CONCERNED Muslims in the country have canvassed a good government policy that would promote affordable housing for the citizenry.
Besides, Muslims were urged to ensure that their structures were conceptualised to face the Kibla, in line with the recommendations of the Holy Prophet Mohammed.
Some group of Muslim businessmen and other professionals who gathered at the 2014 National Conference organised by The Companion, in Ibadan recently, advised Muslim organizations to join hands in tackling their peculiar challenges and assist members to secure affordable shelters.
The gathering resolved that Nigeria’s massive housing deficit may further degenerate until governments and real estate private developers turn their focus to mass housing as a sector priority rather than the present proliferation of luxury estates that are beyond the reach of average Nigerians.
Under the theme, “Beyond Bricks and Mortar: An Appraisal of Nigeria’s Housing Policy,” various speakers at the conference observed that the country’s housing policy does not cater for millions of Nigerians who actually need basic shelter.
Chairman of the occasion, an Executive Assistant to Oyo State Governor, Alhaji Yunus Akintunde, observed that a good housing policy must ensure that houses truly meant for the people are available, accessible, affordable and sustainable. Where any of these variables is lacking, the policy is deficient.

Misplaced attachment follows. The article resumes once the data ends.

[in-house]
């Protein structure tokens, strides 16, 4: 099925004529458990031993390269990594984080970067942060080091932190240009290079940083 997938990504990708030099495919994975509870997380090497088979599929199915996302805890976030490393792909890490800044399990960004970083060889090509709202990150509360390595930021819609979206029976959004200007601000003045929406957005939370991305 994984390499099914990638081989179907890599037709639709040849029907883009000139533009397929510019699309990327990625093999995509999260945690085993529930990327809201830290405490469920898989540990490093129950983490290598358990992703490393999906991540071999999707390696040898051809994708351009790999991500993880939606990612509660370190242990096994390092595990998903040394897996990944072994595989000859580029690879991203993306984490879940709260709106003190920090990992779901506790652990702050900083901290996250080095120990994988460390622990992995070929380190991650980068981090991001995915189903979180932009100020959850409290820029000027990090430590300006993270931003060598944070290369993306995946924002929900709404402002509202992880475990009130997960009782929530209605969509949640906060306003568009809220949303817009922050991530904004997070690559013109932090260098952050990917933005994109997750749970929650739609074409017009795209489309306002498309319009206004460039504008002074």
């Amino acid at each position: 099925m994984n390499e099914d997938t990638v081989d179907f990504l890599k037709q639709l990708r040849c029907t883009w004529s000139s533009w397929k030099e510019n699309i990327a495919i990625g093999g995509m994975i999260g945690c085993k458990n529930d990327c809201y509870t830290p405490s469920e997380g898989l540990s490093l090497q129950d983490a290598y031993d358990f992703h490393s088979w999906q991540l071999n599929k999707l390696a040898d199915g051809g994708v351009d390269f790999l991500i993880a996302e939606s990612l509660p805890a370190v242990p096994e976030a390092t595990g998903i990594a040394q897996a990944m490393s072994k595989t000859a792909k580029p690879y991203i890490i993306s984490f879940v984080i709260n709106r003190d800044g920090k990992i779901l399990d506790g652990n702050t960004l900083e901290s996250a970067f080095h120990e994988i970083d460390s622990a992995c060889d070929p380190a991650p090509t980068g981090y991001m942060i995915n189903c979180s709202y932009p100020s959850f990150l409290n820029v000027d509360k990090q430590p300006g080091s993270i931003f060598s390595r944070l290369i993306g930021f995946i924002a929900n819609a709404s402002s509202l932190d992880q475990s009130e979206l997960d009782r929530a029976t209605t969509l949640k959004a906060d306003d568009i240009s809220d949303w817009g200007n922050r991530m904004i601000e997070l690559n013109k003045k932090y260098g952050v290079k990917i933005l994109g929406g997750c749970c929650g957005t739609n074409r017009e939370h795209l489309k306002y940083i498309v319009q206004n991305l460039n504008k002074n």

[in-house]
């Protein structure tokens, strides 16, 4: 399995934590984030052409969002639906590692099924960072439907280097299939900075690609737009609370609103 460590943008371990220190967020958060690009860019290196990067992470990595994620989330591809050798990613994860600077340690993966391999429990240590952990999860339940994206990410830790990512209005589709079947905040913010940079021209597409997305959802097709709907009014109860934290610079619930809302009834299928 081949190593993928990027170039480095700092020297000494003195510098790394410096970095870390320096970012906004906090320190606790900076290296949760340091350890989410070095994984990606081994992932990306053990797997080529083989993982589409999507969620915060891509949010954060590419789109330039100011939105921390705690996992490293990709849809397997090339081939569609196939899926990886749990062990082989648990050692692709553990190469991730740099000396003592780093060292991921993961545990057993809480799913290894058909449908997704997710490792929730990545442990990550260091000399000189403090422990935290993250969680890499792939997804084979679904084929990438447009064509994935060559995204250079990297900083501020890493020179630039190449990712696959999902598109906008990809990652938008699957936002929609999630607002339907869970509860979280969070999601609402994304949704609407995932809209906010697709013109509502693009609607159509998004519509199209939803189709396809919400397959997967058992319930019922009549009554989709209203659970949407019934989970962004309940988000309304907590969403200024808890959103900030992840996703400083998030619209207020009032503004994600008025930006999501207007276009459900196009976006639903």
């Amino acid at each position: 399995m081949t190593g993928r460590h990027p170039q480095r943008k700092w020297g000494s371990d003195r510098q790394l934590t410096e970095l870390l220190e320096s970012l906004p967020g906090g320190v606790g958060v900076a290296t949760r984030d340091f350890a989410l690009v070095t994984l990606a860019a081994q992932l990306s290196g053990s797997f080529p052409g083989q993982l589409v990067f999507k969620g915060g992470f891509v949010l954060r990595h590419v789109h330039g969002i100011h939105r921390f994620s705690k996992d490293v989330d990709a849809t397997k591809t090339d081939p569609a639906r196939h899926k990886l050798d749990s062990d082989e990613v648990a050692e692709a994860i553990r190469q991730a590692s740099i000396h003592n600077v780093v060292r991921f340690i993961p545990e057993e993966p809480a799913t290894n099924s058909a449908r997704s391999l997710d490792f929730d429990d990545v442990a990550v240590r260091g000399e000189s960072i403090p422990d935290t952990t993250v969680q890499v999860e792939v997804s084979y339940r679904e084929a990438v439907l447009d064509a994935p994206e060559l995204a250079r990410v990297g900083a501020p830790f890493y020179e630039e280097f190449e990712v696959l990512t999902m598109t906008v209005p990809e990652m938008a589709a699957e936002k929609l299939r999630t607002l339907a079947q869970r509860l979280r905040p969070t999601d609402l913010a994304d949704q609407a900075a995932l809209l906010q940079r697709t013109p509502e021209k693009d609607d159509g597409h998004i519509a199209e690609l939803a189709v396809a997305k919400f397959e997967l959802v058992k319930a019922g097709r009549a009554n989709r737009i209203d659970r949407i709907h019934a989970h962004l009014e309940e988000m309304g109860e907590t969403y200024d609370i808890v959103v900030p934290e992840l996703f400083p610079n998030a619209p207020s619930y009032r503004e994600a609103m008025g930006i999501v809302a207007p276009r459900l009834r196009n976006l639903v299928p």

Speaking in the same vein, Oyo State Commissioner for Lands and Housing who was represented by the permanent secretary of the ministry, Alhaji Oladipo Taofik noted that social housing should be the focus of governments at all levels. “Governments should facilitate speedy titling and documentation of lands, public-private partnerships in housing delivery and mortgage financing,” he said. “But most importantly, these policies should be deliberately designed to deliver houses to those who really need them to live in, rather than speculators and profiteers.”
Mr Abdul-Malik Abdul-Aziz, an Abuja-based architect, presented graphic pictures of how a purpose-built Muslim residence should look in terms of functionality, facilities and aesthetics.
He said: “A Muslim home must put into consideration the direction of the Kaabah (in Makkah) where the Muslims face when saying their daily prayers,” he noted.
The national Amir (President) of The Companion, Alhaji Musbau Oyefeso, lamented the unavailability of adequate Islamic finance options for Muslims to explore. He advised Muslim organizations to join hands in tackling their peculiar challenges and assisting their members to secure affordable shelters. “As Muslims, we are commanded by Allah to be our brother’s keeper,” he admonished.
Alhaji Nojeem Jimoh, a former UK-based housing expert shared his personal experiences on how the British government is creatively using housing to solve other social problems like prostitution, drug abuse and “rough-sleeping” under a scheme known as Supported Housing, Supporting People.
(Culled from http://www.ngrguardiannews.com)